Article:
Childhood depression commonly overlooked

While clinical depression in adults and the elderly is relatively common, evidence shows that an increasing number of children are being diagnosed with depression.

Peter Jordaan, Principal Officer of Fedhealth says that unfortunately depression in children is still often commonly overlooked and often mistaken for normal developmental problems.

Jordaan says that while recognition of childhood depression is growing, much of the attention and focus is on teenagers 15-years and above because the risk of suicide is high in this age group. Far less attention is paid to the plight of children and early adolescents, although all the symptoms, including suicide, do occur in this age group too.

“Childhood depression is different from the normal everyday blues and the emotions that occur as the child grows and goes through the various developmental stages. If the child continues to show persistent mood or behavioural changes parents should take note of these and lookout for the telltale signs or patterns in mood or behaviour that are commonly associated with depression,” he says.

Jordaan explains that the difficulty in diagnosing childhood depression stems from the fact that not all children have all of or the same symptoms and most will display different symptoms at differing times and settings. Many parents also put off seeking the help of a mental healthcare professional because of the social stigmas associated with mental illness. “It is vital that parents make sure they are aware of the warning signals associated with depression and then seek timely treatment to ensure that the child continues to grow physically and emotionally in a healthy way,” he adds.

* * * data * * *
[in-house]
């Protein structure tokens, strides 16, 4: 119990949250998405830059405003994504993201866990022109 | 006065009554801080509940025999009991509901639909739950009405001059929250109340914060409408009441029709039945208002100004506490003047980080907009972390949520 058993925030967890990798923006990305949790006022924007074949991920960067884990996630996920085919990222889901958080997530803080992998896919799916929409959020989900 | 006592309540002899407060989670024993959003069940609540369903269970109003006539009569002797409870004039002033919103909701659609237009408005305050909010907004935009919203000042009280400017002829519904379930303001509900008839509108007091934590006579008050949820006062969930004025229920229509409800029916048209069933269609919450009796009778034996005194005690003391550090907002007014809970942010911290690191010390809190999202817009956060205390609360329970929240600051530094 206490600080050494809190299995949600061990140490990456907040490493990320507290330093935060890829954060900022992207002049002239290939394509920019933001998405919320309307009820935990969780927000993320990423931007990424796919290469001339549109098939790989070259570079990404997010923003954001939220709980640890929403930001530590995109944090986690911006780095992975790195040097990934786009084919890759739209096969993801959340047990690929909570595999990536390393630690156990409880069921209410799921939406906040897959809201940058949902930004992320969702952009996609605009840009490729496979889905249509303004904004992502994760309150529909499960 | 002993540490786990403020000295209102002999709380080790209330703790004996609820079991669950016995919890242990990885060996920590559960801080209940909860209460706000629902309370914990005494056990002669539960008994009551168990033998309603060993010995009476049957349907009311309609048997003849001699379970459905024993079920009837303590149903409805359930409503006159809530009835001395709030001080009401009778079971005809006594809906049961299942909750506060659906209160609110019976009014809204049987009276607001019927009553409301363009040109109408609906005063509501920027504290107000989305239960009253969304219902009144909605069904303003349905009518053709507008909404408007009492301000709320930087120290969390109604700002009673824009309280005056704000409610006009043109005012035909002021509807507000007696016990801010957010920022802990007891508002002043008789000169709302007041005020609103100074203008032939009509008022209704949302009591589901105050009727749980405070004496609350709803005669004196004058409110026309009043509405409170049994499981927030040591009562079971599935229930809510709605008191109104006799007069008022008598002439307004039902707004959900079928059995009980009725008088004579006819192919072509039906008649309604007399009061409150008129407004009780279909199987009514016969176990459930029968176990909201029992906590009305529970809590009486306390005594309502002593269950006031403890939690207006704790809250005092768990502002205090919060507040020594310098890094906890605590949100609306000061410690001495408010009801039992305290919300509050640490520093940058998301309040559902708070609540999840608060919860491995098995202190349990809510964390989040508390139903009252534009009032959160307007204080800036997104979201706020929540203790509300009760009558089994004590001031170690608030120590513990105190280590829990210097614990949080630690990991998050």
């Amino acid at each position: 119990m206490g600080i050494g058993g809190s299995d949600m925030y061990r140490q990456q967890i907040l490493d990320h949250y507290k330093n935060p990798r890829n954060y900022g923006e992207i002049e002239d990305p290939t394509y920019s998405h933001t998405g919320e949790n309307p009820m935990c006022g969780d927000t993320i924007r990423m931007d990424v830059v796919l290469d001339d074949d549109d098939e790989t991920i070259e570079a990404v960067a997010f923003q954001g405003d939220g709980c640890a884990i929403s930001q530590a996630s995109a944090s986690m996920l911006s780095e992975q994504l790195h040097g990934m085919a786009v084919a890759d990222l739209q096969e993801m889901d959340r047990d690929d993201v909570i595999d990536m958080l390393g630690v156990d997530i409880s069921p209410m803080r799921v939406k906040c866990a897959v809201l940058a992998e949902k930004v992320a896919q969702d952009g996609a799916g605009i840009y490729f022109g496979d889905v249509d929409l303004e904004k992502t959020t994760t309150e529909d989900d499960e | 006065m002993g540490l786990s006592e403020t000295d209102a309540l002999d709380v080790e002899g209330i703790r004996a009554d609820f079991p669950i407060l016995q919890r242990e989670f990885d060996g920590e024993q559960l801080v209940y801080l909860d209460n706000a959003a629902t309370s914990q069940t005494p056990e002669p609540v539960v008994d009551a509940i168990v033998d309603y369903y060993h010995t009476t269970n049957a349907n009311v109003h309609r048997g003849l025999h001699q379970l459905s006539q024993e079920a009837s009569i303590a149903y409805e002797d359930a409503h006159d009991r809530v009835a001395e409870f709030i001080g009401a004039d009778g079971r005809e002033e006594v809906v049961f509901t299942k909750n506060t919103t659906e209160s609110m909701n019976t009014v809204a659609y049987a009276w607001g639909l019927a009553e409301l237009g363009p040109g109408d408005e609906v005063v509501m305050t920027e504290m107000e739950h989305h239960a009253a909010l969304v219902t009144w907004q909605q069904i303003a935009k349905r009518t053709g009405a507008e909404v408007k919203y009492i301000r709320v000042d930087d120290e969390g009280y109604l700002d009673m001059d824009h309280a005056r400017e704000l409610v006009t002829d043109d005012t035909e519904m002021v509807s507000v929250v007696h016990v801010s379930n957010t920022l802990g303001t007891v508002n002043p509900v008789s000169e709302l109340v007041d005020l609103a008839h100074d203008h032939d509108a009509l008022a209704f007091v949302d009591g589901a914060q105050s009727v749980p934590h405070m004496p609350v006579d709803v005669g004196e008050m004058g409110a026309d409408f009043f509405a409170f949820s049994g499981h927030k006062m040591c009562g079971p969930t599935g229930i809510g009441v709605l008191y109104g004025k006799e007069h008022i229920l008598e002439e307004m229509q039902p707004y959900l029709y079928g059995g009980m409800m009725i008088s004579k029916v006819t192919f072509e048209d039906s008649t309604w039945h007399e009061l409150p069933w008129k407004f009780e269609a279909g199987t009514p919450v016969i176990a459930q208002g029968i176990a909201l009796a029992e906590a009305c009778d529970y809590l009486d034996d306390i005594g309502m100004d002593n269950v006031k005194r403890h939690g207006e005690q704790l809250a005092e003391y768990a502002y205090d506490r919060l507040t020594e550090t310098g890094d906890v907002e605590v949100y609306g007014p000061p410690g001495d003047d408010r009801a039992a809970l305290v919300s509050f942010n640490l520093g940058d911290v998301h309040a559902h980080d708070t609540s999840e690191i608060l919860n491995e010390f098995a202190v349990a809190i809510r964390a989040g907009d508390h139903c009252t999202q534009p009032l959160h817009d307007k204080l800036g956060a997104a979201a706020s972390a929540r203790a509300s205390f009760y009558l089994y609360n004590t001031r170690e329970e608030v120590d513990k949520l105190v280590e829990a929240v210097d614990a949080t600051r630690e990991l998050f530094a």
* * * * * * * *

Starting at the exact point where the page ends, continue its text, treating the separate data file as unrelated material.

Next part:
The warning signs of depression in children are many and varied, says Jordaan, but most children suffering from severe depression will generally display a noticeable change in social activities, loss of interest in school and poor academic performance, or a change in appearance and behaviour.

Irritability or anger, continuous feelings of sadness or hopelessness, social withdrawal, changes in appetite, changes in sleep, difficulty concentrating, fatigue and low energy, physical complaints (such as stomach-aches, headaches) that do not respond to treatment, feelings of worthlessness or guilt, and vocal outburst and crying are some of the more common primary symptoms of depression.

As in adults, depression in children can be caused by any combination of factors that relate to physical health, life events, family history, environment, genetic vulnerability, and biochemical disturbance. “Children with a family history of depression are at greater risk of experiencing depression themselves. Children from dysfunctional or conflicted families or those having suffered a traumatic event as well as children and teens that abuse substances like alcohol and drugs are at much greater risk of depression,” adds Jordaan.

Treatment options for children with depression are similar to those for adults, including psychotherapy (counselling) and medication. “It is important that parents should be concerned about any noticeable changes in their child’s mood or behaviour that they seek help from a qualified health care professional. Severe depression is treatable and the correct diagnosis and treatment can have a huge impact on quality of life irrespective of age,” concludes Jordaan.